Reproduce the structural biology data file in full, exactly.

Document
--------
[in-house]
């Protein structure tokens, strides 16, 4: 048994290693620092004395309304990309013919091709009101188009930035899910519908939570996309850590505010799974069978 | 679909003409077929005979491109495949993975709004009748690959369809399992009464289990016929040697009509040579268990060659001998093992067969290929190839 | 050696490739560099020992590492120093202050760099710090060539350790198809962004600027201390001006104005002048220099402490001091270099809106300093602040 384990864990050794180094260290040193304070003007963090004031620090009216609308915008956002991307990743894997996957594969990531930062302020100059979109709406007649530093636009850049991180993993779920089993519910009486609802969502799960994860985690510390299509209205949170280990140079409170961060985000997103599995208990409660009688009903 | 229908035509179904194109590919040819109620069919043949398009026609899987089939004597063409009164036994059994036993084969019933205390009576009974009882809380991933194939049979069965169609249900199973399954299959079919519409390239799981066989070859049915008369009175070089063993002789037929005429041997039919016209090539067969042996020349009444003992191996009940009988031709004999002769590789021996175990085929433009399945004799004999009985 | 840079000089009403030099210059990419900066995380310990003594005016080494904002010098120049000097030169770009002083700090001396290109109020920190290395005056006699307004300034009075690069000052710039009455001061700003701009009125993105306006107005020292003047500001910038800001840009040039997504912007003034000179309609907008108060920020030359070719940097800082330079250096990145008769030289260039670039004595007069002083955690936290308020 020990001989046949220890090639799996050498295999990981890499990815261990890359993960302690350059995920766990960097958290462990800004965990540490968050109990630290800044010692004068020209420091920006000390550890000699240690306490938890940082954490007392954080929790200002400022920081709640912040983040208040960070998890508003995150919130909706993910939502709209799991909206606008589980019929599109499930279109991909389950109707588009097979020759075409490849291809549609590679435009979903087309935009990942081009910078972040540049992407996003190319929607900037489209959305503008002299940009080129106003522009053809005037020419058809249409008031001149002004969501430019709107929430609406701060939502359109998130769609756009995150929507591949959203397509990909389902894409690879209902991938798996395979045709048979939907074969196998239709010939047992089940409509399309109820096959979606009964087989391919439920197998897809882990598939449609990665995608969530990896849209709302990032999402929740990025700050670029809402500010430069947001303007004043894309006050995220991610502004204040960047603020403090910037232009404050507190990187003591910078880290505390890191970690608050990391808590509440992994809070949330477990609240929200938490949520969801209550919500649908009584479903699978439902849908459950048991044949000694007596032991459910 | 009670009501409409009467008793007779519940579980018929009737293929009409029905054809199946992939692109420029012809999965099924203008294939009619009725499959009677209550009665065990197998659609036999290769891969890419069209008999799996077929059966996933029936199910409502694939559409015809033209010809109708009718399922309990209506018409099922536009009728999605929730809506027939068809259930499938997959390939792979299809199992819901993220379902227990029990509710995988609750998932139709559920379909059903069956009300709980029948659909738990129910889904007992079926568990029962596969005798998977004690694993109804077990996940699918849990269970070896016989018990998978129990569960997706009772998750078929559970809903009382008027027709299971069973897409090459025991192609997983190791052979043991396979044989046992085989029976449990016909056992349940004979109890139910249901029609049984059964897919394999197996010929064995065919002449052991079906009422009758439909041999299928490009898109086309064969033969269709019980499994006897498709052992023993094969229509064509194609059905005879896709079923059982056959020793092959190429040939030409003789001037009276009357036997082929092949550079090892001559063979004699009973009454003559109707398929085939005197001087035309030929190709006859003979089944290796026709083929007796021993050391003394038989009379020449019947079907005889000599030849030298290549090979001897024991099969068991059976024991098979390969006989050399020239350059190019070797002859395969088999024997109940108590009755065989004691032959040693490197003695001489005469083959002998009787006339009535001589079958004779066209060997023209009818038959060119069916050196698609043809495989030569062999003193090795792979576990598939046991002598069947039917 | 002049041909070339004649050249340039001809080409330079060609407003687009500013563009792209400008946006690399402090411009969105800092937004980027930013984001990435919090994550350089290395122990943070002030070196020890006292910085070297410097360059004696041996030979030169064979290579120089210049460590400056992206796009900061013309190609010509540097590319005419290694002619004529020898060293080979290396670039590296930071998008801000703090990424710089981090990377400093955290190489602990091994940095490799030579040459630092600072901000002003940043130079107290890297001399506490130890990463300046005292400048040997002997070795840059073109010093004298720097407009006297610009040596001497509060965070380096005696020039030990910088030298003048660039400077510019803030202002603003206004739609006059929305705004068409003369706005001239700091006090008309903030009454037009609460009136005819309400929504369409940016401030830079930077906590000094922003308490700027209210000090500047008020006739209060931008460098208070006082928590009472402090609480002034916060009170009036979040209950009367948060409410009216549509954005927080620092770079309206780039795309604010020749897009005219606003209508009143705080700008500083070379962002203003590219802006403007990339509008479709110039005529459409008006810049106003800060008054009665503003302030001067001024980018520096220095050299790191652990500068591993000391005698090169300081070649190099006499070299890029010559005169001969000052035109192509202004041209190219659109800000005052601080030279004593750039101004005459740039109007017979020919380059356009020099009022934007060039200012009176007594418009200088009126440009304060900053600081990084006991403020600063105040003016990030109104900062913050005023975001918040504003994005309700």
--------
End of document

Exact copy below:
[in-house]
């Protein structure tokens, strides 16, 4: 048994290693620092004395309304990309013919091709009101188009930035899910519908939570996309850590505010799974069978 | 679909003409077929005979491109495949993975709004009748690959369809399992009464289990016929040697009509040579268990060659001998093992067969290929190839 | 050696490739560099020992590492120093202050760099710090060539350790198809962004600027201390001006104005002048220099402490001091270099809106300093602040 384990864990050794180094260290040193304070003007963090004031620090009216609308915008956002991307990743894997996957594969990531930062302020100059979109709406007649530093636009850049991180993993779920089993519910009486609802969502799960994860985690510390299509209205949170280990140079409170961060985000997103599995208990409660009688009903 | 229908035509179904194109590919040819109620069919043949398009026609899987089939004597063409009164036994059994036993084969019933205390009576009974009882809380991933194939049979069965169609249900199973399954299959079919519409390239799981066989070859049915008369009175070089063993002789037929005429041997039919016209090539067969042996020349009444003992191996009940009988031709004999002769590789021996175990085929433009399945004799004999009985 | 840079000089009403030099210059990419900066995380310990003594005016080494904002010098120049000097030169770009002083700090001396290109109020920190290395005056006699307004300034009075690069000052710039009455001061700003701009009125993105306006107005020292003047500001910038800001840009040039997504912007003034000179309609907008108060920020030359070719940097800082330079250096990145008769030289260039670039004595007069002083955690936290308020 020990001989046949220890090639799996050498295999990981890499990815261990890359993960302690350059995920766990960097958290462990800004965990540490968050109990630290800044010692004068020209420091920006000390550890000699240690306490938890940082954490007392954080929790200002400022920081709640912040983040208040960070998890508003995150919130909706993910939502709209799991909206606008589980019929599109499930279109991909389950109707588009097979020759075409490849291809549609590679435009979903087309935009990942081009910078972040540049992407996003190319929607900037489209959305503008002299940009080129106003522009053809005037020419058809249409008031001149002004969501430019709107929430609406701060939502359109998130769609756009995150929507591949959203397509990909389902894409690879209902991938798996395979045709048979939907074969196998239709010939047992089940409509399309109820096959979606009964087989391919439920197998897809882990598939449609990665995608969530990896849209709302990032999402929740990025700050670029809402500010430069947001303007004043894309006050995220991610502004204040960047603020403090910037232009404050507190990187003591910078880290505390890191970690608050990391808590509440992994809070949330477990609240929200938490949520969801209550919500649908009584479903699978439902849908459950048991044949000694007596032991459910 | 009670009501409409009467008793007779519940579980018929009737293929009409029905054809199946992939692109420029012809999965099924203008294939009619009725499959009677209550009665065990197998659609036999290769891969890419069209008999799996077929059966996933029936199910409502694939559409015809033209010809109708009718399922309990209506018409099922536009009728999605929730809506027939068809259930499938997959390939792979299809199992819901993220379902227990029990509710995988609750998932139709559920379909059903069956009300709980029948659909738990129910889904007992079926568990029962596969005798998977004690694993109804077990996940699918849990269970070896016989018990998978129990569960997706009772998750078929559970809903009382008027027709299971069973897409090459025991192609997983190791052979043991396979044989046992085989029976449990016909056992349940004979109890139910249901029609049984059964897919394999197996010929064995065919002449052991079906009422009758439909041999299928490009898109086309064969033969269709019980499994006897498709052992023993094969229509064509194609059905005879896709079923059982056959020793092959190429040939030409003789001037009276009357036997082929092949550079090892001559063979004699009973009454003559109707398929085939005197001087035309030929190709006859003979089944290796026709083929007796021993050391003394038989009379020449019947079907005889000599030849030298290549090979001897024991099969068991059976024991098979390969006989050399020239350059190019070797002859395969088999024997109940108590009755065989004691032959040693490197003695001489005469083959002998009787006339009535001589079958004779066209060997023209009818038959060119069916050196698609043809495989030569062999003193090795792979576990598939046991002598069947039917 | 002049041909070339004649050249340039001809080409330079060609407003687009500013563009792209400008946006690399402090411009969105800092937004980027930013984001990435919090994550350089290395122990943070002030070196020890006292910085070297410097360059004696041996030979030169064979290579120089210049460590400056992206796009900061013309190609010509540097590319005419290694002619004529020898060293080979290396670039590296930071998008801000703090990424710089981090990377400093955290190489602990091994940095490799030579040459630092600072901000002003940043130079107290890297001399506490130890990463300046005292400048040997002997070795840059073109010093004298720097407009006297610009040596001497509060965070380096005696020039030990910088030298003048660039400077510019803030202002603003206004739609006059929305705004068409003369706005001239700091006090008309903030009454037009609460009136005819309400929504369409940016401030830079930077906590000094922003308490700027209210000090500047008020006739209060931008460098208070006082928590009472402090609480002034916060009170009036979040209950009367948060409410009216549509954005927080620092770079309206780039795309604010020749897009005219606003209508009143705080700008500083070379962002203003590219802006403007990339509008479709110039005529459409008006810049106003800060008054009665503003302030001067001024980018520096220095050299790191652990500068591993000391005698090169300081070649190099006499070299890029010559005169001969000052035109192509202004041209190219659109800000005052601080030279004593750039101004005459740039109007017979020919380059356009020099009022934007060039200012009176007594418009200088009126440009304060900053600081990084006991403020600063105040003016990030109104900062913050005023975001918040504003994005309700």